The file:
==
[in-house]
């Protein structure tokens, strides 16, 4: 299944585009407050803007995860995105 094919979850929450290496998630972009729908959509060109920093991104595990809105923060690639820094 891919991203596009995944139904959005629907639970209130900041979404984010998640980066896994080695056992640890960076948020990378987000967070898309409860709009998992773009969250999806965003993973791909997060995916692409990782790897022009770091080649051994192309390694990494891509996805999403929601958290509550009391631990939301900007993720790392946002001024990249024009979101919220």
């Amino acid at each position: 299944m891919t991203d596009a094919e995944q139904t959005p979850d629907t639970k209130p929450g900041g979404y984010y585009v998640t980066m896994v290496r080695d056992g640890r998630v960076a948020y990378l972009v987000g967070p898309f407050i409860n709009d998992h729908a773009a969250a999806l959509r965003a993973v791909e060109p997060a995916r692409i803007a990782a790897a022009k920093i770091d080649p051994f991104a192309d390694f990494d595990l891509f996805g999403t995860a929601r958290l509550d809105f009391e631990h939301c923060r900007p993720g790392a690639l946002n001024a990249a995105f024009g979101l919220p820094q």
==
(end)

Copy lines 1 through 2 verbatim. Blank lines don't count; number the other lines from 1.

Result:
[in-house]
């Protein structure tokens, strides 16, 4: 299944585009407050803007995860995105 094919979850929450290496998630972009729908959509060109920093991104595990809105923060690639820094 891919991203596009995944139904959005629907639970209130900041979404984010998640980066896994080695056992640890960076948020990378987000967070898309409860709009998992773009969250999806965003993973791909997060995916692409990782790897022009770091080649051994192309390694990494891509996805999403929601958290509550009391631990939301900007993720790392946002001024990249024009979101919220």